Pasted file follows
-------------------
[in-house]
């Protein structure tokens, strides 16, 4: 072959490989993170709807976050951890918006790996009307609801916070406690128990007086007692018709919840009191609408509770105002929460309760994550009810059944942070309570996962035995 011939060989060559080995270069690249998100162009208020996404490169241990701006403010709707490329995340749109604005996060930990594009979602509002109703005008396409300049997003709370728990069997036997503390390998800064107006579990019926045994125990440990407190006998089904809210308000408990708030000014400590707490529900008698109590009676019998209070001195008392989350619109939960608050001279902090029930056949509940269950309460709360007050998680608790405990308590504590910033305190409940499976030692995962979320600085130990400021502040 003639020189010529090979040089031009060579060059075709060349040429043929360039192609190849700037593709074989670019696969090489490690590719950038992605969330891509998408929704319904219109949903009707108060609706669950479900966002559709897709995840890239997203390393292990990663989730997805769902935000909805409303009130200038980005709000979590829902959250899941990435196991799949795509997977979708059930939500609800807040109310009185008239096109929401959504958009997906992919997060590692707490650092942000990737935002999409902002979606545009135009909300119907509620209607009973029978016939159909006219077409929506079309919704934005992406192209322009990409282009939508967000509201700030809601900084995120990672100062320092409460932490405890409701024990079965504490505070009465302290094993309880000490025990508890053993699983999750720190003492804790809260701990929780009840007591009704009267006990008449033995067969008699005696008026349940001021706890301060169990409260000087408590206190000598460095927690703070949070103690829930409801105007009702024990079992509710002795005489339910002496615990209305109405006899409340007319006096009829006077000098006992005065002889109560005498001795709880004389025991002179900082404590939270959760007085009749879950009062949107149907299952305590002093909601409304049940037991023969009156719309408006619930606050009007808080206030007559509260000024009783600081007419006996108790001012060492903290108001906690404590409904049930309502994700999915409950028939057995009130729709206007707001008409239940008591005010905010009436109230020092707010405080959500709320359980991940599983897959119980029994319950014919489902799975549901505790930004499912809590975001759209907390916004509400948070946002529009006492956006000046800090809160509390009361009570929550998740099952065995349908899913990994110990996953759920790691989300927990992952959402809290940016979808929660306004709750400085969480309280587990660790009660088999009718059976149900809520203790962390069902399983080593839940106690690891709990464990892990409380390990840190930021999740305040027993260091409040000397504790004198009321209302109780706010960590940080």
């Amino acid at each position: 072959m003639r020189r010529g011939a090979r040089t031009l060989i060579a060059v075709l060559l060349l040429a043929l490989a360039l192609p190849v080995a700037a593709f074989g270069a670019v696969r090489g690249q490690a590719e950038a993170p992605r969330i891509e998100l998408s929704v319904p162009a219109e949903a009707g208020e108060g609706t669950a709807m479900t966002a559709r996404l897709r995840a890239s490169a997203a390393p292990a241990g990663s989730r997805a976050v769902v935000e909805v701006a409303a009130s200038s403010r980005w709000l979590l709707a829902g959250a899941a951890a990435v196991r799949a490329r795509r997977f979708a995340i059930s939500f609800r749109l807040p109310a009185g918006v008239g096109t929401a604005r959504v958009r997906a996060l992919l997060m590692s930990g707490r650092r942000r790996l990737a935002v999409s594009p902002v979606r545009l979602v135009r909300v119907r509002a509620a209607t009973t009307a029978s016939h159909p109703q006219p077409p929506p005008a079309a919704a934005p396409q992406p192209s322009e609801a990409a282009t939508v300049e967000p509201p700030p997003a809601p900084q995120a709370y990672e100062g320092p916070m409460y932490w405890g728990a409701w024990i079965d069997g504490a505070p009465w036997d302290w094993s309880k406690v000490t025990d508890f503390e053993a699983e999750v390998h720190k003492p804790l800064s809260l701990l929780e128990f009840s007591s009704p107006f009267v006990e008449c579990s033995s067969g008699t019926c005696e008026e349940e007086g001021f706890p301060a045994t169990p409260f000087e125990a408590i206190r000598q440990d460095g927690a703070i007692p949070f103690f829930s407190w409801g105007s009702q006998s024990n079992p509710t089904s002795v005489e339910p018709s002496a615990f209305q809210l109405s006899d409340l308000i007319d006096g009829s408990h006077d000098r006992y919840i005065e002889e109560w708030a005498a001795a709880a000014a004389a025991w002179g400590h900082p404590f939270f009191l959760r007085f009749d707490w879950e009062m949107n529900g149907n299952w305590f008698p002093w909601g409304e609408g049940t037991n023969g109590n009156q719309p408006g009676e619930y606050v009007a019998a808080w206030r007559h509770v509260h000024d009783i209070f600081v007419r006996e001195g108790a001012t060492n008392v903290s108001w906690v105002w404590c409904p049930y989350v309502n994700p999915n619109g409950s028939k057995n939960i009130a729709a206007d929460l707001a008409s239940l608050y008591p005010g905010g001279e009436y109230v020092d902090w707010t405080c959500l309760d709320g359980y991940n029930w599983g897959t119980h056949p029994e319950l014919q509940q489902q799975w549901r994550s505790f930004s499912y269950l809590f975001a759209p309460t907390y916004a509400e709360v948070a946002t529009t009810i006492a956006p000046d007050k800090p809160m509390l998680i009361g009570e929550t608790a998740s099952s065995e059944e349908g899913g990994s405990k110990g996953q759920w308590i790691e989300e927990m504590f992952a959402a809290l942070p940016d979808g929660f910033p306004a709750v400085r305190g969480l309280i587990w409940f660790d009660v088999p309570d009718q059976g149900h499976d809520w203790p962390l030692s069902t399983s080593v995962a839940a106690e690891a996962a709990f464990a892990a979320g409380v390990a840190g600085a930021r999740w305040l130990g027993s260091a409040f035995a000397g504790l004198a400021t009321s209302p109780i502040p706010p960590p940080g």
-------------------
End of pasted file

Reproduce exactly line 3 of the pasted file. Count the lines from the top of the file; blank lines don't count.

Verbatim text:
């Amino acid at each position: 072959m003639r020189r010529g011939a090979r040089t031009l060989i060579a060059v075709l060559l060349l040429a043929l490989a360039l192609p190849v080995a700037a593709f074989g270069a670019v696969r090489g690249q490690a590719e950038a993170p992605r969330i891509e998100l998408s929704v319904p162009a219109e949903a009707g208020e108060g609706t669950a709807m479900t966002a559709r996404l897709r995840a890239s490169a997203a390393p292990a241990g990663s989730r997805a976050v769902v935000e909805v701006a409303a009130s200038s403010r980005w709000l979590l709707a829902g959250a899941a951890a990435v196991r799949a490329r795509r997977f979708a995340i059930s939500f609800r749109l807040p109310a009185g918006v008239g096109t929401a604005r959504v958009r997906a996060l992919l997060m590692s930990g707490r650092r942000r790996l990737a935002v999409s594009p902002v979606r545009l979602v135009r909300v119907r509002a509620a209607t009973t009307a029978s016939h159909p109703q006219p077409p929506p005008a079309a919704a934005p396409q992406p192209s322009e609801a990409a282009t939508v300049e967000p509201p700030p997003a809601p900084q995120a709370y990672e100062g320092p916070m409460y932490w405890g728990a409701w024990i079965d069997g504490a505070p009465w036997d302290w094993s309880k406690v000490t025990d508890f503390e053993a699983e999750v390998h720190k003492p804790l800064s809260l701990l929780e128990f009840s007591s009704p107006f009267v006990e008449c579990s033995s067969g008699t019926c005696e008026e349940e007086g001021f706890p301060a045994t169990p409260f000087e125990a408590i206190r000598q440990d460095g927690a703070i007692p949070f103690f829930s407190w409801g105007s009702q006998s024990n079992p509710t089904s002795v005489e339910p018709s002496a615990f209305q809210l109405s006899d409340l308000i007319d006096g009829s408990h006077d000098r006992y919840i005065e002889e109560w708030a005498a001795a709880a000014a004389a025991w002179g400590h900082p404590f939270f009191l959760r007085f009749d707490w879950e009062m949107n529900g149907n299952w305590f008698p002093w909601g409304e609408g049940t037991n023969g109590n009156q719309p408006g009676e619930y606050v009007a019998a808080w206030r007559h509770v509260h000024d009783i209070f600081v007419r006996e001195g108790a001012t060492n008392v903290s108001w906690v105002w404590c409904p049930y989350v309502n994700p999915n619109g409950s028939k057995n939960i009130a729709a206007d929460l707001a008409s239940l608050y008591p005010g905010g001279e009436y109230v020092d902090w707010t405080c959500l309760d709320g359980y991940n029930w599983g897959t119980h056949p029994e319950l014919q509940q489902q799975w549901r994550s505790f930004s499912y269950l809590f975001a759209p309460t907390y916004a509400e709360v948070a946002t529009t009810i006492a956006p000046d007050k800090p809160m509390l998680i009361g009570e929550t608790a998740s099952s065995e059944e349908g899913g990994s405990k110990g996953q759920w308590i790691e989300e927990m504590f992952a959402a809290l942070p940016d979808g929660f910033p306004a709750v400085r305190g969480l309280i587990w409940f660790d009660v088999p309570d009718q059976g149900h499976d809520w203790p962390l030692s069902t399983s080593v995962a839940a106690e690891a996962a709990f464990a892990a979320g409380v390990a840190g600085a930021r999740w305040l130990g027993s260091a409040f035995a000397g504790l004198a400021t009321s209302p109780i502040p706010p960590p940080g």